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And then, when the cold, mountain water isn’t taking our breath away, we gently ease our bodies right into the river…

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…and watch as the aspens drop their leaves and float them by.

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And hours go by and the shadows lengthen and we reluctantly dry off and head out of the boreal forest for home.

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And as we walk out of the forest, the summer river seems like a memory because the signs of autumn whisper to us from all around. They are as ephemeral as a spider’s web and as real as next year’s wildflowers seeds caught within.

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But even as our thoughts turn to autumn, we will hold on to our summer river as long as we can.

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Beach love

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Days in Vancouver have taken on that golden Indian Summer warmth. It’s nearly impossible to stay in the studio in the afternoon when any number of lovely beaches is just minuted away. So I grabbed a certain flaxen haired girl and off we went to a little crescent shaped pebbly beach to beach comb, splash around and have some fun.

A little drama and peace restored.

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Quiet day at home. Not sure what I was doing just at that time, but I heard a soft thud and Chloe called, “Morgan, NO, Mom, emergency!”

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A little yellow warbler had hit the window and landed panting on the patio. Morgan was up like a shot.

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While Chloe blocked Morgan away from the bird, I picked him up and took him to the garage and put him on a soft blanket into the cat carrier to recover in the cool and dark.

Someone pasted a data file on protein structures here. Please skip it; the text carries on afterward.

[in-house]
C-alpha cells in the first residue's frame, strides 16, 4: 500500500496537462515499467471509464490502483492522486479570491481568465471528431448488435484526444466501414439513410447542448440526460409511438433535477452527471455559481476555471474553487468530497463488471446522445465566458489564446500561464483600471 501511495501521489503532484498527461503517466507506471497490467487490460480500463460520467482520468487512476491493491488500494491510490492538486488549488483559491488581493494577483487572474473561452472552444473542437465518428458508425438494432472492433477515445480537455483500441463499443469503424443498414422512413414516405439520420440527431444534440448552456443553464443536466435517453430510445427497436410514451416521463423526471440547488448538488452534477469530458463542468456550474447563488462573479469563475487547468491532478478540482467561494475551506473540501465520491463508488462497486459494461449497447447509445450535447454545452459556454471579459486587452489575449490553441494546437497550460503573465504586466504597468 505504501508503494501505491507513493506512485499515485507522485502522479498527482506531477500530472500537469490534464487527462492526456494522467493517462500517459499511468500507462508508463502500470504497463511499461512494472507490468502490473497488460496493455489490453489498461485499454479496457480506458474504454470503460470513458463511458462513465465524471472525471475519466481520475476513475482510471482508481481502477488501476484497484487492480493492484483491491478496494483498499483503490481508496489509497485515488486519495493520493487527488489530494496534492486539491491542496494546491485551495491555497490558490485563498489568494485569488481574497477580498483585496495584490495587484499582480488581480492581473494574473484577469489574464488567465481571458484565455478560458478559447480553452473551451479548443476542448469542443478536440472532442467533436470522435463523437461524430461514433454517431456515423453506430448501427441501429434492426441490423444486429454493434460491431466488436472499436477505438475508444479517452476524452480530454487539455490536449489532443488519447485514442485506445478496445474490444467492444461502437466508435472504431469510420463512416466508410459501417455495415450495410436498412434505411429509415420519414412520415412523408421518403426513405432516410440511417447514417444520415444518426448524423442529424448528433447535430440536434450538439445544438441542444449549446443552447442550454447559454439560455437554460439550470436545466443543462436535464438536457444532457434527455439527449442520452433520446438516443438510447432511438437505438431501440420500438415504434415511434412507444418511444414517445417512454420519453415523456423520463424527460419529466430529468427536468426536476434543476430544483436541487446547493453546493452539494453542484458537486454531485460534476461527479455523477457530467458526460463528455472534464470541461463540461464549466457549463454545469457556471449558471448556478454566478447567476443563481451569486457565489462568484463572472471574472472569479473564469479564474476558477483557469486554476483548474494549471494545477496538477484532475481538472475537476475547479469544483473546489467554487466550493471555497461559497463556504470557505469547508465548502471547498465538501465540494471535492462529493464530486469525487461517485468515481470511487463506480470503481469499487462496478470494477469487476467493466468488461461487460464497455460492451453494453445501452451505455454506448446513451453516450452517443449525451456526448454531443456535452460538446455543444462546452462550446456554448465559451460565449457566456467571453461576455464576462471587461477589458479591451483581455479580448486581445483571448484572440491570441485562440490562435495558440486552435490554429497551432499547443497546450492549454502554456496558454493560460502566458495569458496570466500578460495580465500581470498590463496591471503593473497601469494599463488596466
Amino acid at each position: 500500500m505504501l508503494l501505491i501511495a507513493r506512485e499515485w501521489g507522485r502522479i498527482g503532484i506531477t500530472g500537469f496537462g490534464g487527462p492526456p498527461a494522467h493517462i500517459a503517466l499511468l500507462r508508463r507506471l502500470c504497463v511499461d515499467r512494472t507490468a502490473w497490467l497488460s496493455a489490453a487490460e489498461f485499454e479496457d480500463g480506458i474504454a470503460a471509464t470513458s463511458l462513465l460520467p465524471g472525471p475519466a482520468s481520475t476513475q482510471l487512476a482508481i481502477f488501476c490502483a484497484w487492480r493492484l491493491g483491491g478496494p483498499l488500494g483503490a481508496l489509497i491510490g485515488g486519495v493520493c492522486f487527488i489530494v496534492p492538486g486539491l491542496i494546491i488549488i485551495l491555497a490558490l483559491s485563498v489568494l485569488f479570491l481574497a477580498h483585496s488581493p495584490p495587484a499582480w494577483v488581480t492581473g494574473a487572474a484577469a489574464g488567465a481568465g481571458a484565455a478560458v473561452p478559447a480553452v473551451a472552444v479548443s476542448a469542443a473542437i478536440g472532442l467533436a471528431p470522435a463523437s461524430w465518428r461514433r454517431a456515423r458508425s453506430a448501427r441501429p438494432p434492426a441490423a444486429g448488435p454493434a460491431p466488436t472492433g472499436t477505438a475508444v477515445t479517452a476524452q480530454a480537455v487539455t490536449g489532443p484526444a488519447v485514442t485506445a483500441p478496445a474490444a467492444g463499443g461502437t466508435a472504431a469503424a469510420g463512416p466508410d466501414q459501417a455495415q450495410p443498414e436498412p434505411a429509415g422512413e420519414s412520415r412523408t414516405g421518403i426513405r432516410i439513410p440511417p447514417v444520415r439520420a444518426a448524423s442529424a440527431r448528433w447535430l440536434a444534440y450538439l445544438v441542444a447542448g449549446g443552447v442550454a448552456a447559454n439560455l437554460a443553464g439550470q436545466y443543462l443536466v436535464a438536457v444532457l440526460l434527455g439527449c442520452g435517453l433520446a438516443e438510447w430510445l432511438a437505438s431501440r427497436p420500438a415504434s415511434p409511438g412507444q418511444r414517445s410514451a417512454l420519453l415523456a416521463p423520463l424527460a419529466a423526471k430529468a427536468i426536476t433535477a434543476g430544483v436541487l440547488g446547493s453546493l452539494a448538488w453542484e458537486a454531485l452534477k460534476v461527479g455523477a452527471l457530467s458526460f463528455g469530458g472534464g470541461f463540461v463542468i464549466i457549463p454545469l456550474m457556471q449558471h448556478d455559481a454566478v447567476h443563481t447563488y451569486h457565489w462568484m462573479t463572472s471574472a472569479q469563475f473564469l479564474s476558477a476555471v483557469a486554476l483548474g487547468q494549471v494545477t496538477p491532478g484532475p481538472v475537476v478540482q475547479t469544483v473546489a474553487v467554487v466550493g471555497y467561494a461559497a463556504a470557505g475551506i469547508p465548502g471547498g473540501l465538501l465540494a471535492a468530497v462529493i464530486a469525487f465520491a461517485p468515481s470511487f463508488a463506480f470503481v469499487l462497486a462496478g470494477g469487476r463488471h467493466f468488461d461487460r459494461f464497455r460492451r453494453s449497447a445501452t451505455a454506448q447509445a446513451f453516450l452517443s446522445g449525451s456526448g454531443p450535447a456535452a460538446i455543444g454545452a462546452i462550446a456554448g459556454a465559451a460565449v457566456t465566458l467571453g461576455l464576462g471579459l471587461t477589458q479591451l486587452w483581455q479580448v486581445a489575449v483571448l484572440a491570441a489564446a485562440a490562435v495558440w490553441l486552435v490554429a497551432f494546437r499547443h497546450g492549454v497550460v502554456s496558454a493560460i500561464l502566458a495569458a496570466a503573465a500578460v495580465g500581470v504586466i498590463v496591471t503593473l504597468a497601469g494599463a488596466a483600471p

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And got on with a bit of gardening.

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Twenty minutes later, the little guy was recovered enough to fly to a garden tree and he sat there for a very long time, and finally flew away.

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Morgan was suitably unimpressed by this, and, especially since she…or Milo…got a small rat in the night…

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…but came to terms with it and cuddled up on the little table in the living room and went to sleep.

Peace restored.

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Sharing with the WordPress bunch for the photo challenge Adventure!

Home, missing home

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The last few days at home in West Cottage were so very busy for both of us. It’s always that way when we try to get as many projects completed as we can together. There are things we have to do, like replacing a weak piece of wood at the bottom of one of the large bedroom windows, which is just nearly impossible to do on one’s own.

The good thing is that we managed to get all the jobs done. The bad thing is that now we have to be apart for a couple of months.

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But there’s no denying that the crops in Oxfordshire have all been harvested, the fruit is ripe on the trees, summer is ending, autumn is fast approaching, and I have to return to Vancouver. The ideal would have been for R to come to Vancouver with me, but his work and projects won’t allow that right now, and my work and projects won’t let me stay longer in OXON, so there you are.

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So Robbie drove me to Heathrow, we had a lot of hugs and kisses and tears, and off I went.

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All bleary eyed and jet-lagged at home, our sweet Chloe had garden flowers waiting for me.

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She took great care of the house here, both the cats and all the plants.

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I dug up some potatoes and garlic from the garden, we stopped at a little organic market for some more veggies…

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…and made a hearty roasted veggie supper.

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In one way it’s good to be home with C and the Vancouver cats, but in another way it sucks…know what I mean?